A. Diversion/Alternatives to Pre-Trial Detention
The new Juvenile Justice Law makes it clear that pre-trial detention is a “measure of last resort.”82
However, as pre-trial detention and imprisonment for drug offenses increase, it is difficult to ascertain
whether this will happen in practice. While Article 28 and 38 of the Juvenile Justice Law provide for
discretion in authorizing diversion plans for minors who commit petty crimes or misdemeanors,83
there are a lack of alternative measures to detention or imprisonment for juvenile offenders, and the
development of locations to supervise young juveniles is slow.84 Billy Gorter, Executive Director of
This Life Cambodia (TLC), a juvenile rehabilitation NGO, stated that “children should always be
separated from adults in detention facilities and, foremost, provided robust therapeutic interventions
to meet each child’s individual needs.”85 The majority of children who are convicted of a crime are
sentenced to prison with adults or detained alongside adults in drug detention centers.86 These drug
detention centers falsely claim to provide health, education, and recreation services, and are used to
house “undesirables” such as street children.87 In fact, these centers are reputed to have conditions
that “are worse than [what] exist[s] in Cambodian prisons.”88 This includes conditions that Chanlina
experienced such as overcrowding, limited access to food and clean water, shortage of medical care,
and few educational opportunities.89
Diversion to pre-trial detention or imprisonment is also challenging to prevalent social norms in
Khmer rural villages. Informing the public is the first step so that communities can understand the
benefits of diversion plans and alternative sentencing, which is necessary in order to avoid
communities taking punishment into their own hands through mob mentality violence.90 For example,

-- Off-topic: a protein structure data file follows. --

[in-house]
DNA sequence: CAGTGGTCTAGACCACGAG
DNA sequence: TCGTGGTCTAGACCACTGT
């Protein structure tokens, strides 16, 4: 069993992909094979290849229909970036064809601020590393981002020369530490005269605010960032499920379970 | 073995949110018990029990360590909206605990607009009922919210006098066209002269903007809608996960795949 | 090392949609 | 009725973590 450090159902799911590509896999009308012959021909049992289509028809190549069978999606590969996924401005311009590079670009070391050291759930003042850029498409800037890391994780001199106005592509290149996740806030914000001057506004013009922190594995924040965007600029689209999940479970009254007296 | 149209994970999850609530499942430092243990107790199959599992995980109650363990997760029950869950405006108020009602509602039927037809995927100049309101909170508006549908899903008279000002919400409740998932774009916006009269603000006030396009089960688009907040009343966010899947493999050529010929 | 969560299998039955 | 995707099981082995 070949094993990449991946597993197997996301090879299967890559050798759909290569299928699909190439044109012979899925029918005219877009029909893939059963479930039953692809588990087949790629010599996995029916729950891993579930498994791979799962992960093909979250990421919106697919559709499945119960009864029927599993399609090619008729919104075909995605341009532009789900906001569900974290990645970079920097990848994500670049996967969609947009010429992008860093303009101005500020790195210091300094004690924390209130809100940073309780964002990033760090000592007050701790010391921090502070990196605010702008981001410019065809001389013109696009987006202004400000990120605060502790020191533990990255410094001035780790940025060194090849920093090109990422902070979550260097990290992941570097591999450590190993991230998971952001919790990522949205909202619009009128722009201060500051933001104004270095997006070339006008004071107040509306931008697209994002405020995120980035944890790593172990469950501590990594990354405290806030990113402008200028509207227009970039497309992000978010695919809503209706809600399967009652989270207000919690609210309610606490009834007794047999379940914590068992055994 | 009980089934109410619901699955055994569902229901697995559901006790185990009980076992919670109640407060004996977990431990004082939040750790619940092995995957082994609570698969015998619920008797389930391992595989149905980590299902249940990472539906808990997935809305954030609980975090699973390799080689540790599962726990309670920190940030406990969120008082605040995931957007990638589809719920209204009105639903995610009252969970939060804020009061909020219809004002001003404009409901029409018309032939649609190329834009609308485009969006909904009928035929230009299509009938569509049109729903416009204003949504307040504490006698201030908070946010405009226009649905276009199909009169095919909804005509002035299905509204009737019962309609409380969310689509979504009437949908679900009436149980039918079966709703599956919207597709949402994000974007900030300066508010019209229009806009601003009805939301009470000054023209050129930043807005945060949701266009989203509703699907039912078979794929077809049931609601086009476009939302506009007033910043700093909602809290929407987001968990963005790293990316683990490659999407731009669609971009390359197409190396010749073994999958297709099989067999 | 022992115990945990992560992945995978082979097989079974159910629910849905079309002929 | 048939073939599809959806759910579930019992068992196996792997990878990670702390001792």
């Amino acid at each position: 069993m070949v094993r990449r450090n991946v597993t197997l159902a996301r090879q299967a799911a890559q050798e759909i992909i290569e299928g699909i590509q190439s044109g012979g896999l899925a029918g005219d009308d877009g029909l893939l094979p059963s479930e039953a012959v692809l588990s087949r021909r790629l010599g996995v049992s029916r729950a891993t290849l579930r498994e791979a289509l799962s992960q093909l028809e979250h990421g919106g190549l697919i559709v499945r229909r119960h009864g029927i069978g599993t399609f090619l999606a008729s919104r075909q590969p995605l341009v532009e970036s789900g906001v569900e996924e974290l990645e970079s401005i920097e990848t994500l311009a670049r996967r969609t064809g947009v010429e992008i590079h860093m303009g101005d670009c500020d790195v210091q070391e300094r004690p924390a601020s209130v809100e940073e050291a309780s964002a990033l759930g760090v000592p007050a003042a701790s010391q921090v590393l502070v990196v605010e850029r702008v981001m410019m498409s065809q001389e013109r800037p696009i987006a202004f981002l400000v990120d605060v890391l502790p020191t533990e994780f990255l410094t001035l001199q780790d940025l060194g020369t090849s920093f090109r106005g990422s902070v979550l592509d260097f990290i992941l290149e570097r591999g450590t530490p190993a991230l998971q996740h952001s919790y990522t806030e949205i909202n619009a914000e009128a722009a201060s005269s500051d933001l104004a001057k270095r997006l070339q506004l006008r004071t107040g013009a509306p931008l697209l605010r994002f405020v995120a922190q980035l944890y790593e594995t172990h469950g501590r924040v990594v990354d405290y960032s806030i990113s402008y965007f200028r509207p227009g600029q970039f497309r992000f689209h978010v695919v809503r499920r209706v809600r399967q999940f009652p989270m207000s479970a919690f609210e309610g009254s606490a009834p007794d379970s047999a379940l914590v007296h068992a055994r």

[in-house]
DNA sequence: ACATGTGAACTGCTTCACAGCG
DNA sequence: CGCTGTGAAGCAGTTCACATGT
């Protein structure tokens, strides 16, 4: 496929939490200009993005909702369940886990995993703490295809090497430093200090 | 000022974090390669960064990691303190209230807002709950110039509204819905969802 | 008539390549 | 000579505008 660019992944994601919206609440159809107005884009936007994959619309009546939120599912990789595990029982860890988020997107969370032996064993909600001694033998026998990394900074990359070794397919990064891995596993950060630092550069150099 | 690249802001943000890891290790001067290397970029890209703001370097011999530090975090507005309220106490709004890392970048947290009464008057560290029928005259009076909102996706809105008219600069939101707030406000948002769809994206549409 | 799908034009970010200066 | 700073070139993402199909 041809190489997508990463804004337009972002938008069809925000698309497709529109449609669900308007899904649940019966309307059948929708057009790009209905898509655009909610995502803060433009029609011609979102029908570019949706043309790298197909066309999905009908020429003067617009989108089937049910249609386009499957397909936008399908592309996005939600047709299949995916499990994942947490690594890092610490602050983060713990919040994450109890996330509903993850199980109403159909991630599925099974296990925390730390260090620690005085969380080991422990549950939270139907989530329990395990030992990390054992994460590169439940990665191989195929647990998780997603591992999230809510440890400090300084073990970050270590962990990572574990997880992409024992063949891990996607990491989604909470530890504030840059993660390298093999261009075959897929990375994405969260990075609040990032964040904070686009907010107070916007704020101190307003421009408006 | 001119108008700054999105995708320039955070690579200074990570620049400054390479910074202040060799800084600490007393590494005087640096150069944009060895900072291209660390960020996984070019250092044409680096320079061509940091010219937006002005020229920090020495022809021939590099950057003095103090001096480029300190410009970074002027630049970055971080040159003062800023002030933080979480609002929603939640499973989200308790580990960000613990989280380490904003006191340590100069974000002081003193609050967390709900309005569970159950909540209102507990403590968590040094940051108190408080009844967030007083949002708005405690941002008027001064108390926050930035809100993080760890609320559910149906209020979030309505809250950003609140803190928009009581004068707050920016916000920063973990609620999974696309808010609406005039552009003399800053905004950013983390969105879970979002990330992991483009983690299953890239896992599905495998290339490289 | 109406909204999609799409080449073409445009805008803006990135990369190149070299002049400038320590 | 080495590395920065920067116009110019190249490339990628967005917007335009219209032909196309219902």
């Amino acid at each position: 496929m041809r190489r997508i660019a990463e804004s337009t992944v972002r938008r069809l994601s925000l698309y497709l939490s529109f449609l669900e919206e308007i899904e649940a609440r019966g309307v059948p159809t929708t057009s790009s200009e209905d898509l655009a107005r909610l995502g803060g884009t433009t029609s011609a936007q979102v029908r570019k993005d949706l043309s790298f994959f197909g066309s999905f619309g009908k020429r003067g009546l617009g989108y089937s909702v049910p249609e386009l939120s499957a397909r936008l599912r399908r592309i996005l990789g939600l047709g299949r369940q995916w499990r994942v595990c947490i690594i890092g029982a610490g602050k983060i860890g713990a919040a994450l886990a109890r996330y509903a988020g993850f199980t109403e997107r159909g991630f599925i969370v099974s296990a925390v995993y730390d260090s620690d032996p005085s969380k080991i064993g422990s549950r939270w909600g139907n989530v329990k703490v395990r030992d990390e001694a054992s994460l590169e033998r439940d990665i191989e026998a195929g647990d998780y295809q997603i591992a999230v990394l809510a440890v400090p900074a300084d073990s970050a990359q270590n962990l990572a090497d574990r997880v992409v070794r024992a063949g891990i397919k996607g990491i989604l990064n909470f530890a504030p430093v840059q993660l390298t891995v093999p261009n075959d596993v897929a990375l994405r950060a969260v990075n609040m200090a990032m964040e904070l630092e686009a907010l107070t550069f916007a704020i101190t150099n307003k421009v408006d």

at the Legal Aid Technical Working Group meeting in November 2017, Chin Malin, spokesman for
the Ministry of Justice, suggested that an alternative sentencing program91 is possible, but is difficult
because it is not accepted by the Cambodian public in general.92 Sowell Chan, a law student, said that
“young people in Cambodia may not receive the forgiveness that they deserve…once those minors
have committed a crime, they are unlikely to be excused no matter how small or serious that crime
is…even after they have been punished.”93 The cultural values concerning forgiveness are discussed
in Section E below.
82 JUV. JUST., supra note 8, art. 39.
83 Id. art. 28, 38.
84 See generally Rodriguez, supra note 40.
85 Meta & Handley, supra note 31.
86 Skin on the Cable, supra note 67, at 6, 75. Article 76 of the new Juvenile Justice Law promotes the establishment of a
Youth Rehabilitation Center but its exact function is still being determined. However, it seems that “children will still be
detained in adult prisons as well” but that “detention officers will receive appropriate training on child psychology, child
welfare and international standards on child rights.” Verstraeten, infra note 99, at 23.
87 Skin on the Cable, supra note 67, at 18, 75.
88 Skin on the Cable, supra note 67, at 20; See also Michael Garcia Bochenek, Children Behind Bars: The Global Overuse
of Detention of Children, HUM. RTS. WATCH (2010), https://www.hrw.org/world-report/2016/children-behind-bars
(explaining that in Cambodia, eight drug detention centers have about 1,000 people at any time, at least one in ten of those
detainees is a child under the age of eighteen).
89 Skin on the Cable, supra note 67, at 20.
90 See generally Rodriguez, supra note 40.
91 Niem Chheng, Jail Alternative Possible, PHNOM PENH POST (Dec. 4, 2017),
http://www.phnompenhpost.com/national/jail-alternative-possible. See also Rodriguez, supra note 40.
92 On November 30, 2017, the UNOCHR along with the Ministry of Justice held a meeting with a variety of justice
stakeholders including legal aid organizations to discuss the drafting of Cambodia’s legal aid policy. See Rodriguez, supra
93 See generally Rodriguez, supra note 40.